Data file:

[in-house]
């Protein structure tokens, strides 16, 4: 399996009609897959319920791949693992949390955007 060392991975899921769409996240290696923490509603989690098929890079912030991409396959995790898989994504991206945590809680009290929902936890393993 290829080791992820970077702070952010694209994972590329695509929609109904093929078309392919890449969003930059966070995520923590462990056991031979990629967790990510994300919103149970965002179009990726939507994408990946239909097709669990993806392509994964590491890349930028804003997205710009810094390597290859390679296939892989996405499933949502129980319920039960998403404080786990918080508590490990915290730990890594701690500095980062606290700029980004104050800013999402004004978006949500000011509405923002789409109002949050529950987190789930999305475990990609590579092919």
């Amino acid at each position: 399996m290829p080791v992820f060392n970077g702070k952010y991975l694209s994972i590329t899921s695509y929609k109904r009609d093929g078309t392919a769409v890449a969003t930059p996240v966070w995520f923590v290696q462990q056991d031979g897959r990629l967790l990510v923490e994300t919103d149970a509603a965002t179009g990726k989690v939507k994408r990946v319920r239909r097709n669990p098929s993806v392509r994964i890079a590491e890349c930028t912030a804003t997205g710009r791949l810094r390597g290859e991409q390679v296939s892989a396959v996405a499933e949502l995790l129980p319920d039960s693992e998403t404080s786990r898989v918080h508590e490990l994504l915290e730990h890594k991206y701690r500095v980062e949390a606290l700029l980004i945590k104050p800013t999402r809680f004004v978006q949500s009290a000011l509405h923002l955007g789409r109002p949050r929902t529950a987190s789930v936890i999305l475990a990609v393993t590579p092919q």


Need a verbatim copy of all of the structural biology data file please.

[in-house]
């Protein structure tokens, strides 16, 4: 399996009609897959319920791949693992949390955007 060392991975899921769409996240290696923490509603989690098929890079912030991409396959995790898989994504991206945590809680009290929902936890393993 290829080791992820970077702070952010694209994972590329695509929609109904093929078309392919890449969003930059966070995520923590462990056991031979990629967790990510994300919103149970965002179009990726939507994408990946239909097709669990993806392509994964590491890349930028804003997205710009810094390597290859390679296939892989996405499933949502129980319920039960998403404080786990918080508590490990915290730990890594701690500095980062606290700029980004104050800013999402004004978006949500000011509405923002789409109002949050529950987190789930999305475990990609590579092919």
């Amino acid at each position: 399996m290829p080791v992820f060392n970077g702070k952010y991975l694209s994972i590329t899921s695509y929609k109904r009609d093929g078309t392919a769409v890449a969003t930059p996240v966070w995520f923590v290696q462990q056991d031979g897959r990629l967790l990510v923490e994300t919103d149970a509603a965002t179009g990726k989690v939507k994408r990946v319920r239909r097709n669990p098929s993806v392509r994964i890079a590491e890349c930028t912030a804003t997205g710009r791949l810094r390597g290859e991409q390679v296939s892989a396959v996405a499933e949502l995790l129980p319920d039960s693992e998403t404080s786990r898989v918080h508590e490990l994504l915290e730990h890594k991206y701690r500095v980062e949390a606290l700029l980004i945590k104050p800013t999402r809680f004004v978006q949500s009290a000011l509405h923002l955007g789409r109002p949050r929902t529950a987190s789930v936890i999305l475990a990609v393993t590579p092919q």